Now I’ve done it.
After months of preparation (some would say years), a few false starts, and several delicate international treaties and conferences, I’ve finally started making Adinah’s lifebook.
Maybe you’ve heard about these things. It’s Standard Operating Procedure for adoptive families: a book for a child that tells her story. It can have text, photographs, ticket stubs, holograms—whatever media is needed to trace her life. It’s not about the adoptive parent—the book should begin with her birth to other parents—all other characters enter the story later. It should be honest, fair and sensitive. It should be a beautiful, engaging book she will want to look at over and over again for the rest of her life.
It’s a little intimidating.
I tried to start Adinah’s book many months ago. I bought a big pink photo album, and I decided my daughter and I should make her lifebook together. She should tell her own story, master her own plot, write her own plot, all that jazz, right? Wrong. It was a nice idea, but flawed in practice: armed with a pile of photos from every phase of her life, and blessed with 50 pink pages to fill, Adinah immediately took control of the project, destroyed the chronological arc of the story, and subverted all the major themes of the narrative. That is, she pasted the wrong fotos on the wrong pages, and she pasted them in crooked. Now it’s a big, pink, chaotic…photo album. Fine for her, but not a lifebook.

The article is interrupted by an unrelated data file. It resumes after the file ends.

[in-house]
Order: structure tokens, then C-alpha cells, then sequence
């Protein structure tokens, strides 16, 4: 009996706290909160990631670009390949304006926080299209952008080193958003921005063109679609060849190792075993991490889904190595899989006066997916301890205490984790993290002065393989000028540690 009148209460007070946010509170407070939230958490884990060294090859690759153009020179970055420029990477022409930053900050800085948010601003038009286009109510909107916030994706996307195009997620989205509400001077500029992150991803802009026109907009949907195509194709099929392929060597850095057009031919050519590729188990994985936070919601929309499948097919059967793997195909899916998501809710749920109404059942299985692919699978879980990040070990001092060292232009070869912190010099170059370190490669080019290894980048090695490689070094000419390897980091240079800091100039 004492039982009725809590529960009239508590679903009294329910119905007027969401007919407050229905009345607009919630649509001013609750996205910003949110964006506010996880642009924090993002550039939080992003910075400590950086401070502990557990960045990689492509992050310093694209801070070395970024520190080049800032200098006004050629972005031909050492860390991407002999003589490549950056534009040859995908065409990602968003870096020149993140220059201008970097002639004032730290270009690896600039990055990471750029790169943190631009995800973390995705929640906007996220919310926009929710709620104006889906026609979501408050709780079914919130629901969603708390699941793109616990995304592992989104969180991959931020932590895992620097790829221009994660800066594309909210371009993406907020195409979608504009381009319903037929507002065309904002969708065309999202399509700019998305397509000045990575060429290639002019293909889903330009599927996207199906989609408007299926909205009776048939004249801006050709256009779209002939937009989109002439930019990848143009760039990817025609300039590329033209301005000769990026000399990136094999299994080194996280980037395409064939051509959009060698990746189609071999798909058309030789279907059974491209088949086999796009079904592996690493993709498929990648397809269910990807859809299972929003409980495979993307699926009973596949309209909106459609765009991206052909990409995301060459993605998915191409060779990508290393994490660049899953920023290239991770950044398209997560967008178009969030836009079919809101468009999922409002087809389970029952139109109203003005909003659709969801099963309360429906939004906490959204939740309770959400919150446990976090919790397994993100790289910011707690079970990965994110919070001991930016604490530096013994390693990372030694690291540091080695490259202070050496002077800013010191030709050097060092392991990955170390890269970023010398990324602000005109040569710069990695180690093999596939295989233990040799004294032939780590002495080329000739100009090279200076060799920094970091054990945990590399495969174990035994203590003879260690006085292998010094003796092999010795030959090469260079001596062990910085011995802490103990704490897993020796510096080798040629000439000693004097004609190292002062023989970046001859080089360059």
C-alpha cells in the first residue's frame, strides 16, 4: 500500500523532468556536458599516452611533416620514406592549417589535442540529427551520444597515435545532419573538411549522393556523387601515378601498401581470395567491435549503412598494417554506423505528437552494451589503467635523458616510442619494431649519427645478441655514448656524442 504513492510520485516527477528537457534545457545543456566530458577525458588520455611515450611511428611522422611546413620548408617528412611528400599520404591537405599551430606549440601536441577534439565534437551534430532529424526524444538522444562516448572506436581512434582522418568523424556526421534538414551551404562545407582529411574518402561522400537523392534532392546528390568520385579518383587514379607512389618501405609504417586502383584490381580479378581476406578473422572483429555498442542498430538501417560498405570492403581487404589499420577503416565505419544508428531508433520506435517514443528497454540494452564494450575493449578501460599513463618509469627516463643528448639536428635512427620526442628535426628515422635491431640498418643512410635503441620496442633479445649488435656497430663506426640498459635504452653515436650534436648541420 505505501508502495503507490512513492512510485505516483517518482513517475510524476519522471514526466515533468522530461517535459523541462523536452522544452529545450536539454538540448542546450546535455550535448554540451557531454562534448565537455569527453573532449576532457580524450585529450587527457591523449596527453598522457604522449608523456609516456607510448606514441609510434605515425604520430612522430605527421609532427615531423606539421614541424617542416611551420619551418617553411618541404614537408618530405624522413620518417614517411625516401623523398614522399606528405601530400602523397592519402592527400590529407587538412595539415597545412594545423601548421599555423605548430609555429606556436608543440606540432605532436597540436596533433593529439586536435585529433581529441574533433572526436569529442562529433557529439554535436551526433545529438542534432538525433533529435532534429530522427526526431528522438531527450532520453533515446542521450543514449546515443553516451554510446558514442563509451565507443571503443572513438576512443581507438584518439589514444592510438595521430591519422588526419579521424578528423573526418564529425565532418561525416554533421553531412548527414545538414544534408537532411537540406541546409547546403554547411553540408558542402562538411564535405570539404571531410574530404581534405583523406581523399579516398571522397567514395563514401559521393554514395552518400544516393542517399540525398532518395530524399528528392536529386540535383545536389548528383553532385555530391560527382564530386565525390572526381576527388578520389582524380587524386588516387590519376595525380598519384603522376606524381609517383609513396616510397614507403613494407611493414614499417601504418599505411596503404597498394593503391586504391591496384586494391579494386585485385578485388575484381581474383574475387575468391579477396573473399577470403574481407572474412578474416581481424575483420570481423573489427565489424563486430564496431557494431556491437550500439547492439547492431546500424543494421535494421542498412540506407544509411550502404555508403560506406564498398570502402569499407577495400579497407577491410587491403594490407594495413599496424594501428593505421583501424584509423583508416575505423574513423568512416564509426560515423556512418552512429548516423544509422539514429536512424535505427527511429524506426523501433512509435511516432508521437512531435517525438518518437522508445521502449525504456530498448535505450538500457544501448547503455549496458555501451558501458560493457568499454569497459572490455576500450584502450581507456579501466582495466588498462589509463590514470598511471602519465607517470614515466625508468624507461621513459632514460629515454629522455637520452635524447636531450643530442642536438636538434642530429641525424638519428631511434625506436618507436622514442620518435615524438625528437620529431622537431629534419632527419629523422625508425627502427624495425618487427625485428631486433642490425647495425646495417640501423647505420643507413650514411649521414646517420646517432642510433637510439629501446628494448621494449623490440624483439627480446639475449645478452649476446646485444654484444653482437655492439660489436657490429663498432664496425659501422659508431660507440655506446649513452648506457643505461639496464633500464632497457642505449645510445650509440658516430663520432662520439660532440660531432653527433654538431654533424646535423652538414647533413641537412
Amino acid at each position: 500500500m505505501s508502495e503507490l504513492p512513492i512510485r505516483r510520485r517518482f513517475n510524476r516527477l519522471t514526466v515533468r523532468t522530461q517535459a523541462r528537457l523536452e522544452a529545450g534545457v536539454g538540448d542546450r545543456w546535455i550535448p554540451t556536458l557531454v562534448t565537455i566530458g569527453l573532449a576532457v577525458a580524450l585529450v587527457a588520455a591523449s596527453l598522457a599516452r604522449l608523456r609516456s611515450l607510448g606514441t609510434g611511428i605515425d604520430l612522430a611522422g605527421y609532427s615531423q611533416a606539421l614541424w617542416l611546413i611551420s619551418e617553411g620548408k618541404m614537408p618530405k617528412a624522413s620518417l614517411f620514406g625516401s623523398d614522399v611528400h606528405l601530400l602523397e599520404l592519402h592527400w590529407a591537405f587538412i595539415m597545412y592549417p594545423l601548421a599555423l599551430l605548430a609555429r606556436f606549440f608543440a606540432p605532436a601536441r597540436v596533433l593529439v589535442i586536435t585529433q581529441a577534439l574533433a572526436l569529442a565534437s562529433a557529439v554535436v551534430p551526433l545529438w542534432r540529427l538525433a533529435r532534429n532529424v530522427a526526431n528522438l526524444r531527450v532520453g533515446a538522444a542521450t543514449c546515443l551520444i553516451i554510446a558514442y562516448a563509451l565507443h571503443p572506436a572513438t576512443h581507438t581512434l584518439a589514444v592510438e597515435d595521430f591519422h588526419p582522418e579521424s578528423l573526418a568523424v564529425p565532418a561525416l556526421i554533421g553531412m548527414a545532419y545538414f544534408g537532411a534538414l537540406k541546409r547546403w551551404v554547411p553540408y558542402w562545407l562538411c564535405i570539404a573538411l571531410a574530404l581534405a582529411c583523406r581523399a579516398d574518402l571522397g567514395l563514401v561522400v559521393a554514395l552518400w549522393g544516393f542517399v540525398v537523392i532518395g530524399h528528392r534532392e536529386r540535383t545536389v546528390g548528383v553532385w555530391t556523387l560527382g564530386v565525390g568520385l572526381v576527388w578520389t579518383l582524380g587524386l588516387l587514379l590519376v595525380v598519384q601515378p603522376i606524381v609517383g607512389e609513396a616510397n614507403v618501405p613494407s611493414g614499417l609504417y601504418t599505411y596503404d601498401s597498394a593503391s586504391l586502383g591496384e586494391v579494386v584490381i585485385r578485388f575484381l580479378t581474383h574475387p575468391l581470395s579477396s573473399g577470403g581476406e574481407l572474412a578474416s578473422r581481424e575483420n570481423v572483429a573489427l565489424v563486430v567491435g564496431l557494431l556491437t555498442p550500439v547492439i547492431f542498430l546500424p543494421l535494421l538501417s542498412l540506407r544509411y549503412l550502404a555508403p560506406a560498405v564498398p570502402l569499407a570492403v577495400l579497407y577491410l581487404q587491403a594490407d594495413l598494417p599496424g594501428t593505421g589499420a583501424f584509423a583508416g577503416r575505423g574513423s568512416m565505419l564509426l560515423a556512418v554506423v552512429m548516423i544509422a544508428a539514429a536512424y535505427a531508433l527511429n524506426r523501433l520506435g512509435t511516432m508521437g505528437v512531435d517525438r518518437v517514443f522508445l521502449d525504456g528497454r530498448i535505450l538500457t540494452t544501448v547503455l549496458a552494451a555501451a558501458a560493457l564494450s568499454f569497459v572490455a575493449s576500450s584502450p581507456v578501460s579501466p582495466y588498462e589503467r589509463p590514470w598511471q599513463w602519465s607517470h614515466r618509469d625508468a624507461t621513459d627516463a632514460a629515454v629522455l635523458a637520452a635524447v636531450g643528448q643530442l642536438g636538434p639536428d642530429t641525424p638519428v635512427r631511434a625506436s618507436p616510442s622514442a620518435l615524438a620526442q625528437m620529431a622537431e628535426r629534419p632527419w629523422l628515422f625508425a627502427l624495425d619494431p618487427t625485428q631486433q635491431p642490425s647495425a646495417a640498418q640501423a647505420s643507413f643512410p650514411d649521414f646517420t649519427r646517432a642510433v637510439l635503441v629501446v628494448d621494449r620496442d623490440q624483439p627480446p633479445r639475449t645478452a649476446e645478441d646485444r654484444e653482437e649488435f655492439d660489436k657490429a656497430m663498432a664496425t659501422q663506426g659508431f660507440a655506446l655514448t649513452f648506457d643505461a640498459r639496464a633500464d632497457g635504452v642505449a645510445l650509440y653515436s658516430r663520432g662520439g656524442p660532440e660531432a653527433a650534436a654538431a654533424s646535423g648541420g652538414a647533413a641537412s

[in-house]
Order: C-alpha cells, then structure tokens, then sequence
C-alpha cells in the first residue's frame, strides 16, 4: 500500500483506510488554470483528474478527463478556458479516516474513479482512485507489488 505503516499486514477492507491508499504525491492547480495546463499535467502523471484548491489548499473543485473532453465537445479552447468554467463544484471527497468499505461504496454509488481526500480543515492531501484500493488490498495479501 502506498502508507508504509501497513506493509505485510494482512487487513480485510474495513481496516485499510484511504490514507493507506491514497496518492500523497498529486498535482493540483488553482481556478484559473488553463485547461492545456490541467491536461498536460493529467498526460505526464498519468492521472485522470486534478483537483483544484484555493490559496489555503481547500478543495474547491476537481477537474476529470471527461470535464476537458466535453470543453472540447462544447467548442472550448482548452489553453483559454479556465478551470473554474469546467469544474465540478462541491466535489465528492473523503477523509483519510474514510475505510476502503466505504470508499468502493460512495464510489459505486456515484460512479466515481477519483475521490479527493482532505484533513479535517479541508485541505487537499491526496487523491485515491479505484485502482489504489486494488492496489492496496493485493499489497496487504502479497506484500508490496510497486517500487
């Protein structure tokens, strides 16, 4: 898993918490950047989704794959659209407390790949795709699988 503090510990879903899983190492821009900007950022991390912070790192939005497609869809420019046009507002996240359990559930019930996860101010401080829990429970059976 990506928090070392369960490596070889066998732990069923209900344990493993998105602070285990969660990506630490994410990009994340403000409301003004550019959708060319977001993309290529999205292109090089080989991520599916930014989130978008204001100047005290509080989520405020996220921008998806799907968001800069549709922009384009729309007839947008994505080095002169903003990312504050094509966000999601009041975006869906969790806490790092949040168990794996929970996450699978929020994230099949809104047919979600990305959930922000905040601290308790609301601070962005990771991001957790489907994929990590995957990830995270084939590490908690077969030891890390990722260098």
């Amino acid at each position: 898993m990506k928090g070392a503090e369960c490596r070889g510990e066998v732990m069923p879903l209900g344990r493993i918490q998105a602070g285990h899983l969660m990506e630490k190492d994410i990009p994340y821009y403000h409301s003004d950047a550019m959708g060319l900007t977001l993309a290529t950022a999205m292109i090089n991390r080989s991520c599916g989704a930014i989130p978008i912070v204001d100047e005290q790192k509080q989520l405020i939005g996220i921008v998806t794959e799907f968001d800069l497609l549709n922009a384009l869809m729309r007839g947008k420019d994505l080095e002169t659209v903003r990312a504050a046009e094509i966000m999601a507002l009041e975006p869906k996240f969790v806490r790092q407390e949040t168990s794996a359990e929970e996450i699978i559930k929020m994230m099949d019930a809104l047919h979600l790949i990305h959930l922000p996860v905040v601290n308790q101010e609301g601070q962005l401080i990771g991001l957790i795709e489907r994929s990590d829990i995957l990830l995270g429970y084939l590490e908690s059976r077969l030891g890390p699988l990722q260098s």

So when Anette took the kids to visit her parents this week, I decided that by God I would start and finish Adinah’s lifebook before they returned.
I had already bought a new, less pink album (actually it’s earth-brown), and over the last few months, during lulls in the action, I’ve periodically asked Adinah very open questions about various periods of her life. So my first step was to take these “interview” fragments and stitch them together into a frame of a narrative. Then I had to write more myself to flesh out the story.
It’s not so easy to tell a fair and sensitive story about international adoption, poverty, malnourishment, greed and loss, let alone to tell it from the perspective of a small child. It’s not easy to tell a fair and sensitive story about your own kid.
So that took awhile.
Then I had to choose papers and font sizes, gather all the materials, and plan the layout of the damn thing.
Finally, last night at eight p.m., I started pasting it up. I was immediately flashing back to my one college graphic design course, to days when I would wake up with bits of ChartPak stuck to my eyebrows. I was laying out and mounting pictures of Adinah in the orphanage, Adinah meeting Anette’s parents for the first time, Adianh with pneumonia, but I was thinking ‘Let’s see, can I separate two photos with a text block?’
I got about fifteen pages done. The album has fifty pages altogether. So I’ve finished up through the equivalent of Star Wars, Part Three. I’m going to get to the Return of the Jedi tonight.